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Listed on the National Register of Historic Places, the Burlington Northern Depot & WWII Memorial Museum is dedicated to preserving the historic passenger station and honoring local members of the armed forces who served in the war. The Chicago, Burlington and Quincy Railroad (CB&Q) built the depot in 1903, and passenger service continued until 1971. A number of notable figures stopped at the depot including Presidents Theodore and Franklin Roosevelt. The depot was restored in the early 2000s and the museum opened in 2003. The museum contains displays of WWII memorabilia, a research library room, and a small auditorium.

The historic Burlington Northern Depot now houses the WWII Memorial Museum, which was established in 2003.

Sky, Plant, Building, Window

In the mid-1850s, the Burlington and Missouri River Railroad (B&MR) decided to build a railroad from the Mississippi to Missouri Rivers. An employee of the company, Col. Alfred Hebard, surveyed the area to map the new line, which passed through Montgomery County. At the time, no one lived in the area. He bought the land where Red Oak is now located and, along with others, platted the town in 1857. Hebard, who served in the territorial legislature in the early 1840s and in the state senate from 1875 to 1879, also built an attractive Italianate home in 1874 that still stands today.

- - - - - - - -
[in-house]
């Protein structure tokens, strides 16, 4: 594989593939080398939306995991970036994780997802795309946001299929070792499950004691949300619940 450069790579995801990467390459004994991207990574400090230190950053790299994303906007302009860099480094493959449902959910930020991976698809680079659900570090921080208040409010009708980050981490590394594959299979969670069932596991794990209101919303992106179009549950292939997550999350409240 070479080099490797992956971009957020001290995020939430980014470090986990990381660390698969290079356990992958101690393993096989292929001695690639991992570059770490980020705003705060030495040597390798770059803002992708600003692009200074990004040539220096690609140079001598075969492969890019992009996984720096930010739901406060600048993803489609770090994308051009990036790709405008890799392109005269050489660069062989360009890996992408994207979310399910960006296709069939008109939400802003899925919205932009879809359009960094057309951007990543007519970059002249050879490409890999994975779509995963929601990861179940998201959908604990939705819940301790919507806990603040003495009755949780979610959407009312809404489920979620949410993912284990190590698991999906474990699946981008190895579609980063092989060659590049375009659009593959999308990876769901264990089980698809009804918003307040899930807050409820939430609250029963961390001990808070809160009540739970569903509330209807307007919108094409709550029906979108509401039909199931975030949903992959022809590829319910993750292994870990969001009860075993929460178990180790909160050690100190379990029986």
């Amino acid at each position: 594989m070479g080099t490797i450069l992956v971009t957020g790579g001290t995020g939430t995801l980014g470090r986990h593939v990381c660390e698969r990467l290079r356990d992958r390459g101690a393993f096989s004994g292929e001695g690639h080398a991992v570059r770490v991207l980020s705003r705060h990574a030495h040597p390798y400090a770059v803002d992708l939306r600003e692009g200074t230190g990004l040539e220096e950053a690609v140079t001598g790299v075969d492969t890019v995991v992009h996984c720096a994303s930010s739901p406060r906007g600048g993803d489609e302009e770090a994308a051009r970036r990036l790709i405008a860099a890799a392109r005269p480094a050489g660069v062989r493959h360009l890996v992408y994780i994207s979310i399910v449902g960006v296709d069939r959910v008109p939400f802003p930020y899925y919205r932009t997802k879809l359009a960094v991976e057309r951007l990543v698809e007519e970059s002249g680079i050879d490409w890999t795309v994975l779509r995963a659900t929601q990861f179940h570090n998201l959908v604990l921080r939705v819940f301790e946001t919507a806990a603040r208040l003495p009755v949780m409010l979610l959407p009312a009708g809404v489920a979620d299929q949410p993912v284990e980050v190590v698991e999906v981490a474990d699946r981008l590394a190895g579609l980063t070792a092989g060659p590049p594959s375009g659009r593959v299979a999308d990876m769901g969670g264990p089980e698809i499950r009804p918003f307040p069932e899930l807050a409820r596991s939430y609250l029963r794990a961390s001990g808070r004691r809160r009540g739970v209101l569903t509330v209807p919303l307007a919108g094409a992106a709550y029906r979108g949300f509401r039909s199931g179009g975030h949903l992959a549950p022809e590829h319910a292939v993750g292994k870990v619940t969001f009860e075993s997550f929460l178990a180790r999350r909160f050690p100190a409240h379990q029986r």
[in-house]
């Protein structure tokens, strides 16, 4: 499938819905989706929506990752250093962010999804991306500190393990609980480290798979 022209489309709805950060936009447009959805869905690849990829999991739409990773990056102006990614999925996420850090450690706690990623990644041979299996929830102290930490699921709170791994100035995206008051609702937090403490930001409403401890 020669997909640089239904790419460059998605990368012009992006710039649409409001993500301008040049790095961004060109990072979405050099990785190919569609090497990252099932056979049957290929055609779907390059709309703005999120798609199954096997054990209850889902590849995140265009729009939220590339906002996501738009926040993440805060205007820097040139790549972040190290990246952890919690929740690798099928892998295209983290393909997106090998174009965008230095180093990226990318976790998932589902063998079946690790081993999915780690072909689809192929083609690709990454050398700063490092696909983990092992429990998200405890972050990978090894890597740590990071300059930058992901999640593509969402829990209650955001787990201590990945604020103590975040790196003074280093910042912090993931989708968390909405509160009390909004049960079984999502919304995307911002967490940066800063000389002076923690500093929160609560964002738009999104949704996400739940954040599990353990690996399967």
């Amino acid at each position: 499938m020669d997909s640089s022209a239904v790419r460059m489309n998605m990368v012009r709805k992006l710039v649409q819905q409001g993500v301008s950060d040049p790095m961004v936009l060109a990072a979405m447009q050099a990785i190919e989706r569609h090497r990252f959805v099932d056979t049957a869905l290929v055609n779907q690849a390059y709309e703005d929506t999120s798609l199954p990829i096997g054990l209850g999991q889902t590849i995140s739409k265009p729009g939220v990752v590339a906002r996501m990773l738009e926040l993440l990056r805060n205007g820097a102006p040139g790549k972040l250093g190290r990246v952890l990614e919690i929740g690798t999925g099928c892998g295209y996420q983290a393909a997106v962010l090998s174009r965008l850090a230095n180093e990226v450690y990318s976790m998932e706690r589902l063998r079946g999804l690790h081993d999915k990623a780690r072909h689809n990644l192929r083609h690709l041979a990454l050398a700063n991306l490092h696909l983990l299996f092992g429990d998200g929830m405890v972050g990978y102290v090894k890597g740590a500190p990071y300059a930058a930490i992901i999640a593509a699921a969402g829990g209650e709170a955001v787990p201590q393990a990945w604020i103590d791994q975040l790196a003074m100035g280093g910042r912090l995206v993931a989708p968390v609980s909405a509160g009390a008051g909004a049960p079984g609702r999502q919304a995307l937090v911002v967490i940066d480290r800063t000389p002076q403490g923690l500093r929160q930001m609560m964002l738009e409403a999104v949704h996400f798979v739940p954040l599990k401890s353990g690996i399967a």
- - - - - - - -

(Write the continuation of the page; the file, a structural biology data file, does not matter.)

Red Oak grew steadily and prospered in the coming decades as direct result of the railroad. In 1872, the CB&Q bought the B&MR, which became as a subsidiary of the company. In the late 1800s, the CB&Q decided to build a new, higher line to Red Oak to reduce the grades for locomotives. This required building the present depot a half of a mile to the south of the old depot. It was completed in December 1903 and opened to passenger service on the 29th. The depot's peak occurred in the 1930s. It also served as the departure point for locals who went to serve in the Spanish-American War and World War I and II. Company M of the 34th Division departed form the station during WWII. Montgomery County has the unenviable distinction of losing more men in the war per capita than any county in the United Sates.

Passenger service steadily decreased after the war but service continued thanks to mail contracts, which finally ended in 1971. The waiting room was converted into an offices but the freight room was kept for repairing equipment and supplies, and the ticket office was used for freight dispatching. Eventually freight operations ended. The city blocked the railroad from demolishing the depot in 1993 and it was donated to the city in 1995. Over the next several years it was renovated and finally reopened on December 20, 2003.

Adams, Jacky et al. "Burlington Northern Depot." National Park Service - National Register of Historic Places Nomination Form. April 29, 1999.

"Overview & Mission." Burlington Northern Depot & WWII Memorial Museum. Accessed January 24, 2021.

Image Sources(Click to expand)

Jim Roberts, via Wikimedia Commons:,_Burlington_Northern_And_Quincy_Depot.jpg